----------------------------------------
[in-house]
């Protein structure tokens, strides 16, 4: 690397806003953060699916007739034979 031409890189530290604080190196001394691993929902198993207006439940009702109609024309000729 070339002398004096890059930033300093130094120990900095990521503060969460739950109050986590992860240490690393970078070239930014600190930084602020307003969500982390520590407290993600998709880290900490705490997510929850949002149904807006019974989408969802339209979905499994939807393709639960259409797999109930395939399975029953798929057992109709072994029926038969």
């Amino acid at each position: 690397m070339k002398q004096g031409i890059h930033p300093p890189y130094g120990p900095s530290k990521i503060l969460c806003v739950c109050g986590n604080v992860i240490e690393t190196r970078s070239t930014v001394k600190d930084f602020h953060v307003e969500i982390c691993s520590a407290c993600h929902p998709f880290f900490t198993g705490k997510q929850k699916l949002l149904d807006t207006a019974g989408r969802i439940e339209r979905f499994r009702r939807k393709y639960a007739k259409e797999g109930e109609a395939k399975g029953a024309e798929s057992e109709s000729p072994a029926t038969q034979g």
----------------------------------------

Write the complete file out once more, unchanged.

[in-house]
């Protein structure tokens, strides 16, 4: 690397806003953060699916007739034979 031409890189530290604080190196001394691993929902198993207006439940009702109609024309000729 070339002398004096890059930033300093130094120990900095990521503060969460739950109050986590992860240490690393970078070239930014600190930084602020307003969500982390520590407290993600998709880290900490705490997510929850949002149904807006019974989408969802339209979905499994939807393709639960259409797999109930395939399975029953798929057992109709072994029926038969």
């Amino acid at each position: 690397m070339k002398q004096g031409i890059h930033p300093p890189y130094g120990p900095s530290k990521i503060l969460c806003v739950c109050g986590n604080v992860i240490e690393t190196r970078s070239t930014v001394k600190d930084f602020h953060v307003e969500i982390c691993s520590a407290c993600h929902p998709f880290f900490t198993g705490k997510q929850k699916l949002l149904d807006t207006a019974g989408r969802i439940e339209r979905f499994r009702r939807k393709y639960a007739k259409e797999g109930e109609a395939k399975g029953a024309e798929s057992e109709s000729p072994a029926t038969q034979g």